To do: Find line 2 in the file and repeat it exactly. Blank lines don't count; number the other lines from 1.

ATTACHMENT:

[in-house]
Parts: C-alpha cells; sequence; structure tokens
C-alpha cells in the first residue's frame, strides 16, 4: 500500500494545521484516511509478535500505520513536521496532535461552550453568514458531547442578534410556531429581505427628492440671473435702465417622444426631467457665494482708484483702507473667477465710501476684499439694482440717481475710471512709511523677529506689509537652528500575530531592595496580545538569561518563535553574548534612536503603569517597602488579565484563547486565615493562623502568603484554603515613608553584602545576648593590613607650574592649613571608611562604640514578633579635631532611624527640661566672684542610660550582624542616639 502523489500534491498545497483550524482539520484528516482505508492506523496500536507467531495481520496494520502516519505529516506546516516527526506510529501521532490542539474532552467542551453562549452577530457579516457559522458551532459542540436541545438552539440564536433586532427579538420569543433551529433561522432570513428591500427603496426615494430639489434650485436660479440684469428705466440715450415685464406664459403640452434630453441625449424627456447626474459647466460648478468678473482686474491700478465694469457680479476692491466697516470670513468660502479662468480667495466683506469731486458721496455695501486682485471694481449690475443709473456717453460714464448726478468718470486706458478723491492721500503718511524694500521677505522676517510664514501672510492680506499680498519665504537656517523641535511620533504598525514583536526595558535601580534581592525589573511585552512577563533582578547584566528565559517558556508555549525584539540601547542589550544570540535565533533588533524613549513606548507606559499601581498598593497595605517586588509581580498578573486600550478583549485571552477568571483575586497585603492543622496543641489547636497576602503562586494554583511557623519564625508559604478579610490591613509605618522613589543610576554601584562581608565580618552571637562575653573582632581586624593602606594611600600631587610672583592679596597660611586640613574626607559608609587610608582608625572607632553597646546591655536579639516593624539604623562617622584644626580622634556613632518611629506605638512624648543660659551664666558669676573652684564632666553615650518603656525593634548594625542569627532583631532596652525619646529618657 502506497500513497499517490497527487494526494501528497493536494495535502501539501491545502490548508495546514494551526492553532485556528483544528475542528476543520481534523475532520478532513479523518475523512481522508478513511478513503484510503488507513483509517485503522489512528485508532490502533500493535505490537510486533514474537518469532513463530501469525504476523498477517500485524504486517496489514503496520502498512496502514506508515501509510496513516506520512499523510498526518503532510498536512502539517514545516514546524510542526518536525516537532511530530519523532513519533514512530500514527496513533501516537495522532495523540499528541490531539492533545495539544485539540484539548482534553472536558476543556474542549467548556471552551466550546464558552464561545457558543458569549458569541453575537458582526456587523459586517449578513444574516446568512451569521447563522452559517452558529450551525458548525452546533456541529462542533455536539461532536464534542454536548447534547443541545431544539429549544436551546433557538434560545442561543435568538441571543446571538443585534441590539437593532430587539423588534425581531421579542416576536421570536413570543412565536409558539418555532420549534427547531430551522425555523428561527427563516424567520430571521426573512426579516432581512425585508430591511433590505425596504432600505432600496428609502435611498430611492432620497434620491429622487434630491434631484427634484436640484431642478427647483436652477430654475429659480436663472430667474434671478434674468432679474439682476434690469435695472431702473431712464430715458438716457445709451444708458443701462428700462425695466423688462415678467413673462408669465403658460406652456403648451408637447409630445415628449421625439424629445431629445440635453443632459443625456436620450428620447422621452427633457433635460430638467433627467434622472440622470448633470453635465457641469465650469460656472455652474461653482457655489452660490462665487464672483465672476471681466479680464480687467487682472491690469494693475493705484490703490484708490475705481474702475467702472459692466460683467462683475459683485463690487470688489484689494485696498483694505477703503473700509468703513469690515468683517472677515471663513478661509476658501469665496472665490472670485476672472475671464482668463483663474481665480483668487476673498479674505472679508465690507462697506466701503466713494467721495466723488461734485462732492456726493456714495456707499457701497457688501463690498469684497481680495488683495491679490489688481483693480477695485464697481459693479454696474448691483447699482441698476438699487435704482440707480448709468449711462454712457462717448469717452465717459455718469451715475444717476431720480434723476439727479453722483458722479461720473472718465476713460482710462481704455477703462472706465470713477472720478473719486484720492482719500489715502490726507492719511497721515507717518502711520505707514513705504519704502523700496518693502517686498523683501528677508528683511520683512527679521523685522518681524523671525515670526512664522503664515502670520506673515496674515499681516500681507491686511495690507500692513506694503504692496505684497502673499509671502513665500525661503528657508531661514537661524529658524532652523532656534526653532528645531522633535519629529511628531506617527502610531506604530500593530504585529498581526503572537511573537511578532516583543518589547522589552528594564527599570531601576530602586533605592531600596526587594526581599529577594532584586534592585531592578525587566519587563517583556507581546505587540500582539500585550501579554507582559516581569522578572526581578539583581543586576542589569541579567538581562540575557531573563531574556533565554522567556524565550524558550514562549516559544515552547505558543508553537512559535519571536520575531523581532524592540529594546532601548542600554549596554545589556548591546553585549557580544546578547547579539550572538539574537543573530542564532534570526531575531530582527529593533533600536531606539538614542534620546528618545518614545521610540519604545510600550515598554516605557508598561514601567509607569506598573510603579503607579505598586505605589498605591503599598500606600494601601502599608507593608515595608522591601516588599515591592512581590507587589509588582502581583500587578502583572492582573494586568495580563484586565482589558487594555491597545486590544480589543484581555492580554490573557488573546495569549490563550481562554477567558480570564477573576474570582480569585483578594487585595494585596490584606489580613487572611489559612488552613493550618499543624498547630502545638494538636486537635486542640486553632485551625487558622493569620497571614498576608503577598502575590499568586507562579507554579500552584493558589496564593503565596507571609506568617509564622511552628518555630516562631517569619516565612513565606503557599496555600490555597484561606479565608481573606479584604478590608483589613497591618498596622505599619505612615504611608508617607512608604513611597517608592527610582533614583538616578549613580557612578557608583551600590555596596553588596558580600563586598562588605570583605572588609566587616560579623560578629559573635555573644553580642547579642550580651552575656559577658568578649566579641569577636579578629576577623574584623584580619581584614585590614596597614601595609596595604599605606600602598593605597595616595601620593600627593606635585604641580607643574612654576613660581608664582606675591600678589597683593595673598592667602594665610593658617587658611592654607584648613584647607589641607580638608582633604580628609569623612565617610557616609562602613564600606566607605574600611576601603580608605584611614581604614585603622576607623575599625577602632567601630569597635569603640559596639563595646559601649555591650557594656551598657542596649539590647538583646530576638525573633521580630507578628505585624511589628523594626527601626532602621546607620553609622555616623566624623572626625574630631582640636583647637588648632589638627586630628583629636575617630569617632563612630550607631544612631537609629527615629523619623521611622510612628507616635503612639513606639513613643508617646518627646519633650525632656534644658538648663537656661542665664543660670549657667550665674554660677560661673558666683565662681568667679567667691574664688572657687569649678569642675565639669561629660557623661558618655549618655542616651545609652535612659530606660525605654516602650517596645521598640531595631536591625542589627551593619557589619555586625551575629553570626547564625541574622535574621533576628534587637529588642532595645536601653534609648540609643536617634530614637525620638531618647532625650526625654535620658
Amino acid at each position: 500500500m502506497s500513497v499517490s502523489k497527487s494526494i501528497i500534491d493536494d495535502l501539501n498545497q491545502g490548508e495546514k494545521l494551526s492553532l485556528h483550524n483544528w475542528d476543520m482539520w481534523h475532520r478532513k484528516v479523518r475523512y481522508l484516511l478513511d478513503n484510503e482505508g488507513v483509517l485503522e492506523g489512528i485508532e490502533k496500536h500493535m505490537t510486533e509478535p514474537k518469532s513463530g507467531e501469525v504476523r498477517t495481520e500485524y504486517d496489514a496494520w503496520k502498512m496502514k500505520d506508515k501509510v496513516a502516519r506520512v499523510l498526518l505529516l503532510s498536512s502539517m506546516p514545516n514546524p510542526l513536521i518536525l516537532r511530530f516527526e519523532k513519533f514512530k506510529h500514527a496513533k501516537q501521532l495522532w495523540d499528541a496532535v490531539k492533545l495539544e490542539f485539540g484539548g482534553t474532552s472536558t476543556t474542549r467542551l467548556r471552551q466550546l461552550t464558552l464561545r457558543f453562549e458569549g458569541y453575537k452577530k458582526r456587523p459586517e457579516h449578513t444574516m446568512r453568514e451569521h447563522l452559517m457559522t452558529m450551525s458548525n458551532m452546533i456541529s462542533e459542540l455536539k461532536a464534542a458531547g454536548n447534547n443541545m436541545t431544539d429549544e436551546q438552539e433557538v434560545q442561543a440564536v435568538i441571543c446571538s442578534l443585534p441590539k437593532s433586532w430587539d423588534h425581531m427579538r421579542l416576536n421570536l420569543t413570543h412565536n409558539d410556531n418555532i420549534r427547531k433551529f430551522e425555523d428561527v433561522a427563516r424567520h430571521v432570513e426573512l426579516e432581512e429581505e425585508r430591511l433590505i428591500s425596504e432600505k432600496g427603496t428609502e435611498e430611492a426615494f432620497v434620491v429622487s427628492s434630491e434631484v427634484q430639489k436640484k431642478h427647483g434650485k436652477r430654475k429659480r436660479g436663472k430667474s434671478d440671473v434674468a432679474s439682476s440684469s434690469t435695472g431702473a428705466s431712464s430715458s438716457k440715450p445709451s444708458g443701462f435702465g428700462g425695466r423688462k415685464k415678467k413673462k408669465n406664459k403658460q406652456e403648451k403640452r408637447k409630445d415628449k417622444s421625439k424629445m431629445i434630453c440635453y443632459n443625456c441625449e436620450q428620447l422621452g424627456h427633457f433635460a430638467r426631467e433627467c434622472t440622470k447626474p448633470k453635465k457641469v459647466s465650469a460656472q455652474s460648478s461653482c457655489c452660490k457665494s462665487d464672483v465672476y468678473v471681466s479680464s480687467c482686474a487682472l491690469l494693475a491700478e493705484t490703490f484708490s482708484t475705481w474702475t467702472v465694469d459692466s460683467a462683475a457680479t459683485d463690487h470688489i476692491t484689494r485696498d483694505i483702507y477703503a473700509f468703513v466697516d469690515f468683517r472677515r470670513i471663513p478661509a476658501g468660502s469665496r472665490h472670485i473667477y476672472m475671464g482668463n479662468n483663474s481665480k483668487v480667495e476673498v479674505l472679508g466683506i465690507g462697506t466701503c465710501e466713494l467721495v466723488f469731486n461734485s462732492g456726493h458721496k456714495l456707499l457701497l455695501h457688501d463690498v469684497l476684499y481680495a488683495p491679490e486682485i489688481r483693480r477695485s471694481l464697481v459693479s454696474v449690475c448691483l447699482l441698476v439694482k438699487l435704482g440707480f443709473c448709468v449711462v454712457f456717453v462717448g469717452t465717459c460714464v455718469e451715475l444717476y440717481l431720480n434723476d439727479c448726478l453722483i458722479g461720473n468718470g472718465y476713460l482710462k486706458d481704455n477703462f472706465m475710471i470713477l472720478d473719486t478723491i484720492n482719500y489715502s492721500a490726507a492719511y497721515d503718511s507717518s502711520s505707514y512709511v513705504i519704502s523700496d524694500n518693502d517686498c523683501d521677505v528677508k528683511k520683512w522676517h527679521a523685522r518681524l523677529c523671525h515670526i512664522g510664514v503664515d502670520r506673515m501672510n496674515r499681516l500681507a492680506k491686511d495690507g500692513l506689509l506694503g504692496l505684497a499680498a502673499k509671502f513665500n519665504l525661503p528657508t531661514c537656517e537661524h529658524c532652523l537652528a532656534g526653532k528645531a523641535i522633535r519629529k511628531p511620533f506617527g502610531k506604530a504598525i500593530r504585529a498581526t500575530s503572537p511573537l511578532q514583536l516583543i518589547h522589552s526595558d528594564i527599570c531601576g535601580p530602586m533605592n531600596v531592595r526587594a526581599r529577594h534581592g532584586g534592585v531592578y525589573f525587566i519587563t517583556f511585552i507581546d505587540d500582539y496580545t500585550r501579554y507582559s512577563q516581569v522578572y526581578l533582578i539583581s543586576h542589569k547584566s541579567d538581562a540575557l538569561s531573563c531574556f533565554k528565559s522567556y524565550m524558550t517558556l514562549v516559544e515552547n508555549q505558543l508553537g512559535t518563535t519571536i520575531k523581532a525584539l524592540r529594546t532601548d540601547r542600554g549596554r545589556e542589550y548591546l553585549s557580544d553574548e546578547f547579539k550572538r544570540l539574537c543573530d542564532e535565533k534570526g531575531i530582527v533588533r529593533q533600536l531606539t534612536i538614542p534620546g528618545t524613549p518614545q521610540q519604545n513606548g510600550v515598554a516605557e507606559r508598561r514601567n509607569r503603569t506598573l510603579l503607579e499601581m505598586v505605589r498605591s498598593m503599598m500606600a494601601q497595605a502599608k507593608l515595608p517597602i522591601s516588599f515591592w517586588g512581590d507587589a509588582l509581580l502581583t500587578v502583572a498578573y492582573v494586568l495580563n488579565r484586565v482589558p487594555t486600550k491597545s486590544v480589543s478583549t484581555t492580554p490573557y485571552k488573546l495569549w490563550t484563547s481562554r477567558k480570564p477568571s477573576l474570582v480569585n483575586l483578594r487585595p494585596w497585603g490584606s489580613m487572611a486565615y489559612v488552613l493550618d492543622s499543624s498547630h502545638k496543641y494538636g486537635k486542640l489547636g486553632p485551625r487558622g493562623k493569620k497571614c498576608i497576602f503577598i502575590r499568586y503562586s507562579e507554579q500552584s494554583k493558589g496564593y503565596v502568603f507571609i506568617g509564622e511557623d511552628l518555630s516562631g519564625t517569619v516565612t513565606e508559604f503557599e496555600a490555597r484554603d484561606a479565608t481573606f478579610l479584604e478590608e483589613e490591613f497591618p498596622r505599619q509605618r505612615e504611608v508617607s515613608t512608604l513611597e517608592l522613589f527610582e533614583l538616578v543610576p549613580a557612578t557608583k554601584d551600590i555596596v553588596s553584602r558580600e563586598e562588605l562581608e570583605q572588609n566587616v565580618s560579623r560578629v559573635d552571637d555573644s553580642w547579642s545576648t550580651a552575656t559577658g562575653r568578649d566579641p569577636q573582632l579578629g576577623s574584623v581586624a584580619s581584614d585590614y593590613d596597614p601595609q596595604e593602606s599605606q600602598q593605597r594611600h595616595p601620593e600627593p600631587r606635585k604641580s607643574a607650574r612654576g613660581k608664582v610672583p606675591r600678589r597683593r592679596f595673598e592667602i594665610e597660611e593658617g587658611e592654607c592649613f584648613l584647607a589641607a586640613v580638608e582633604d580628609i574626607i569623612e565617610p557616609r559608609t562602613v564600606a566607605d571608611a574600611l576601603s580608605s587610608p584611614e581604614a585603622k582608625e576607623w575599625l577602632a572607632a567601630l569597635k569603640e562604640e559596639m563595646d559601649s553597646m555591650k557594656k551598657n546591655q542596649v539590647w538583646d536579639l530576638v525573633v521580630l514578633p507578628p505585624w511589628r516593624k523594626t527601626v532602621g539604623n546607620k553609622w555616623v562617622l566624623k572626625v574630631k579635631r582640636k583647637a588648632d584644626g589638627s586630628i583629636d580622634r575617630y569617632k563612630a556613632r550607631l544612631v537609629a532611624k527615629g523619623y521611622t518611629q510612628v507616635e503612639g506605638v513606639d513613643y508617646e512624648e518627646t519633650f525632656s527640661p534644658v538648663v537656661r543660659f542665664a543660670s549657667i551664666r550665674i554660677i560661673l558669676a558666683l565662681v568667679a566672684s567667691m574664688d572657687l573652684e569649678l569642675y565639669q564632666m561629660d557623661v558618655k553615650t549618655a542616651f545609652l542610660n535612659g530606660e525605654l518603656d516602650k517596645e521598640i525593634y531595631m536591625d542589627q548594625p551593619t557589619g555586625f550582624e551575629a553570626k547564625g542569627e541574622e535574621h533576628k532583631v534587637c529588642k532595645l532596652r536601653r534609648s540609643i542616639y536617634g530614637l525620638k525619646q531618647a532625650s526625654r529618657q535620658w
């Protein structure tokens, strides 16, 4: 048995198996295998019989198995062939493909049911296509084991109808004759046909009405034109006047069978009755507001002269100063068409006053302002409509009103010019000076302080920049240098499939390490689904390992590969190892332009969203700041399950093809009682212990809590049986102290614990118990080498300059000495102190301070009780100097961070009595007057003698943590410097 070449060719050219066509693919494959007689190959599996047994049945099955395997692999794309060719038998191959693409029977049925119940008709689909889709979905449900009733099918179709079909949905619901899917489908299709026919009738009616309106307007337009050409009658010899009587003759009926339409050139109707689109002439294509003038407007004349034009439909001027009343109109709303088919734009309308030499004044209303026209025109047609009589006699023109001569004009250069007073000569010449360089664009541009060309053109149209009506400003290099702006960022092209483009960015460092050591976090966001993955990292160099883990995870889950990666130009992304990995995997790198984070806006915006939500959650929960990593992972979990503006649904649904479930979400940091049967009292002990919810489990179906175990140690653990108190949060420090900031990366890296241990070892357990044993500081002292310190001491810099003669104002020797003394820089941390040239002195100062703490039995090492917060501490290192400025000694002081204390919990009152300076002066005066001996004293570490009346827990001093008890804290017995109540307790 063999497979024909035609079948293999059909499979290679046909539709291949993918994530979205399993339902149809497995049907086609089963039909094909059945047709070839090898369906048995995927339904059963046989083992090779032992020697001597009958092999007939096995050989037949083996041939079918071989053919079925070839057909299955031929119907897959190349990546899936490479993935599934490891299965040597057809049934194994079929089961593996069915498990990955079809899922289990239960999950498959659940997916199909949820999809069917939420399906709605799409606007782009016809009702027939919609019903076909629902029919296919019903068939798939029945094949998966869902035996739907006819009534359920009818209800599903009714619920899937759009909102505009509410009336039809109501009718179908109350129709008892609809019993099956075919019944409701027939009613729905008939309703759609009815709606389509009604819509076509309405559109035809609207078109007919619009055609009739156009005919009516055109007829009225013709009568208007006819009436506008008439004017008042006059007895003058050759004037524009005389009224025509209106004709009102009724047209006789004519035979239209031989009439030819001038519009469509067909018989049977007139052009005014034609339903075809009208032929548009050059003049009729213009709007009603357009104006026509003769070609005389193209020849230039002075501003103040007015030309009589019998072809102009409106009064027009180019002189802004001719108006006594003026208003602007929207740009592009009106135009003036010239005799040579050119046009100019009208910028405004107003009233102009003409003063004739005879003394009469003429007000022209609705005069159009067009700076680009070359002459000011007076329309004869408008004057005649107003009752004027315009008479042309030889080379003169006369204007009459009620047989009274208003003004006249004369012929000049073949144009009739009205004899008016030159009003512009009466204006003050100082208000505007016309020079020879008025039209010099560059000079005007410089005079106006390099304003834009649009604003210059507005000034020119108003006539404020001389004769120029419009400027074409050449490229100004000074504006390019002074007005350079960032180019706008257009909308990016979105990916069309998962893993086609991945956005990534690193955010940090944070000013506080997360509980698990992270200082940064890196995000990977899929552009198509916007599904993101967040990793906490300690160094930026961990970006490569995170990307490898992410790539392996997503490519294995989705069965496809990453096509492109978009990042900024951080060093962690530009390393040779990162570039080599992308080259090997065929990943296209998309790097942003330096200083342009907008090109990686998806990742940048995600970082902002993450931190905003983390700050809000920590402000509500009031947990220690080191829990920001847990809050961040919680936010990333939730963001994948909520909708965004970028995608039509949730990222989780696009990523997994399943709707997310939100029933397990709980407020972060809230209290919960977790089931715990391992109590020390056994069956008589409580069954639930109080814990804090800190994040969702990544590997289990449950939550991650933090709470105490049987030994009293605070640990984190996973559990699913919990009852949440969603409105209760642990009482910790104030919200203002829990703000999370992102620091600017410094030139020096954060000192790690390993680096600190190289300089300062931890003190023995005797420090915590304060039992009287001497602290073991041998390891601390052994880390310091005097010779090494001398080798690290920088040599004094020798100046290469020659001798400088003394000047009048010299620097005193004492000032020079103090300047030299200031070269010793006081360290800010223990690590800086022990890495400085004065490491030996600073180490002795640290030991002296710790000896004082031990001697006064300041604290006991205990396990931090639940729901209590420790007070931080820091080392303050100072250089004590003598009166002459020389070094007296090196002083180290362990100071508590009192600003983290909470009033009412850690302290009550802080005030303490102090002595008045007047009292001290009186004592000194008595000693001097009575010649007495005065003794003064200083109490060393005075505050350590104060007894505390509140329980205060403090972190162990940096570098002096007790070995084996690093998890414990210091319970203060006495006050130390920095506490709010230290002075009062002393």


Parts: C-alpha cells; sequence; structure tokens